In this way the boundless refuse of activity pushes human plans - including those associated with economic operations - into the game of characterizing universal matter; matter, in fact, can only be defined as the nonlogical difference that represents in relation to the economy of the universe what crime represents in relation to the law. The glory that sums-up or symbolizes (without exhausting) the object of free expenditure, while it can never exclude the crime, cannot be distinguished - at least if one takes into account the only characterization that has a value comparable to matter - from the insubordinate characterization, which is not the condition of anything else.
If on the other hand one demonstrates the interest, concurrent with glory (as well as degradation), which the human community necessarily sees in the qualitative change realized by the movement of history, and if, finally, one demonstrates that this movement is impossible to contain or direct toward a limited end, it becomes possible, having abandoned all reserves, to assign a relative value to utility. Men assure their own subsistence or avoid suffering, not because these functions themselves lead to a sufficient result, but in order to accede to the insubordinate function of free expenditure.”
- Georges Bataille, selection from The Notion of Expendature
"Your car breaks and you take it to the garage – dirty room, five mechanics maybe, car keys hung on nails next to the front counter. Two cars on lifts, one car in the corner, all the other cars parked in the back. Everything and everybody is covered in grease, everyone’s smoking like crazy. They have to fix 20 cars before 5pm, or else the backlog will fucking break everybody’s back until Christmas. The parts suppliers roll in every half-hour or so, mostly bringing new brake pads and flex-hoses, but bumpers sometimes, oil-pans, headlight assemblies or timing belts.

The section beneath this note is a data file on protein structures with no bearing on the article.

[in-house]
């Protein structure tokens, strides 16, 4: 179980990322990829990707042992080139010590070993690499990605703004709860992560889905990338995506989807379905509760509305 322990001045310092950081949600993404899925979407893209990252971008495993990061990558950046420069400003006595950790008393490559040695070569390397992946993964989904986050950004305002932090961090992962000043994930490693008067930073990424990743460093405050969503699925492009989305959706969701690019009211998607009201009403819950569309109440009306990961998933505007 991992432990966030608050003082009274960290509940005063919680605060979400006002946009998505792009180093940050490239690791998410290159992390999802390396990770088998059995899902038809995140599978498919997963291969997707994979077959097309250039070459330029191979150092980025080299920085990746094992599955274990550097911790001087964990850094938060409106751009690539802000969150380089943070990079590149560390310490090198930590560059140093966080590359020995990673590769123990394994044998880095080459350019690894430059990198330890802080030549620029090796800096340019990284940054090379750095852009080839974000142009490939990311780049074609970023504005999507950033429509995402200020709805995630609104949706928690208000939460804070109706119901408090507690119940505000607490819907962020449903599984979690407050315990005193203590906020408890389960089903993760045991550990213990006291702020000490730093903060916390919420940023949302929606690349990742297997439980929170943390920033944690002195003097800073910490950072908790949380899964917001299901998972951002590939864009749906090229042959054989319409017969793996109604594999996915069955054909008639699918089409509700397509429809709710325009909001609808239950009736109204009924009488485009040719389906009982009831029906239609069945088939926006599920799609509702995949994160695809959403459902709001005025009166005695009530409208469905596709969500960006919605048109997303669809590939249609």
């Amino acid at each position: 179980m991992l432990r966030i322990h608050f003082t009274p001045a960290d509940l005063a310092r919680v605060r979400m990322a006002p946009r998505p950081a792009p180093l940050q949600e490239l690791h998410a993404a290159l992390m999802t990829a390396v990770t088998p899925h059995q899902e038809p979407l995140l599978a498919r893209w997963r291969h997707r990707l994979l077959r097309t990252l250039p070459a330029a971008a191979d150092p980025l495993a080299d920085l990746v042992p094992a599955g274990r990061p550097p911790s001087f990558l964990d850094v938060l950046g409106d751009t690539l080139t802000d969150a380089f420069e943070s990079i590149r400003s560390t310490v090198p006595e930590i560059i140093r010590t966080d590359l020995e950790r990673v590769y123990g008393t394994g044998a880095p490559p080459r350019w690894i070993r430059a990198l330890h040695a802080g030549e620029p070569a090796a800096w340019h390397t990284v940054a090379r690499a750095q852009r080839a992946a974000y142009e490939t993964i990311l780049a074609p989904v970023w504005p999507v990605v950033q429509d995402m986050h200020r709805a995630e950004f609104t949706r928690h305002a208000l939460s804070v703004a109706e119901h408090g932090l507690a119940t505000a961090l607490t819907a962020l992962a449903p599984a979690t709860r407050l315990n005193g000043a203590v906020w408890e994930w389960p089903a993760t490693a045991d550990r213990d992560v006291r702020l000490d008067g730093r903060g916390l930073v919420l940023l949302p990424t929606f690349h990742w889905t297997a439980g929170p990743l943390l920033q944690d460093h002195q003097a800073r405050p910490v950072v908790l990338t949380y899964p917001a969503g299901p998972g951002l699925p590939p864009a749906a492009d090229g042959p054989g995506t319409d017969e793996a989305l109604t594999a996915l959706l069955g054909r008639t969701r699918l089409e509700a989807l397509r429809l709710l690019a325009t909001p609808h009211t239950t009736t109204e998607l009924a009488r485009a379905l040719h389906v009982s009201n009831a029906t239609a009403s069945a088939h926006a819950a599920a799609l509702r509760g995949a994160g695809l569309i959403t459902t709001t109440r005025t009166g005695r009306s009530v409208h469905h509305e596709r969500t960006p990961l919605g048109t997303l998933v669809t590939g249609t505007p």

In a good garage, the whole mess of it almost collapses all day long. Dudes yell and argue, everything’s going wrong and why are we doing this anyways? The hose won’t fucking fit, or the screwdriver slips and you lose the hose-clamp somewhere beneath the undercarriage. The sun starts to set and the floor gets littered with burnt bulbs, spent gaskets, oil, and sweat, and brake fluid. Someone’s hungover, someone’s heartbroken, someone couldn’t sleep last night, someone feels unappreciated, but all that matters is making it through the pile, the labour is shared and there’s a perfect broken poetry to the hammering and yelling, the whine of the air compressor kicking to life every five minutes or so.
It all seems impossible. But somehow we make it through the pile. The cars run again. The cars drive away. Rough day but now it’s done, and everything’s fine; everything’s better than fine. Tomorrow we’ll do it all over again. You deal with the Volvo, I’ll deal with the Toyota. Heat and noise. All day, every day, until it’s quiet again. We fix cars until we die. We love fixing cars.”
- Efrim Menuck, in conversation with The Guardian UK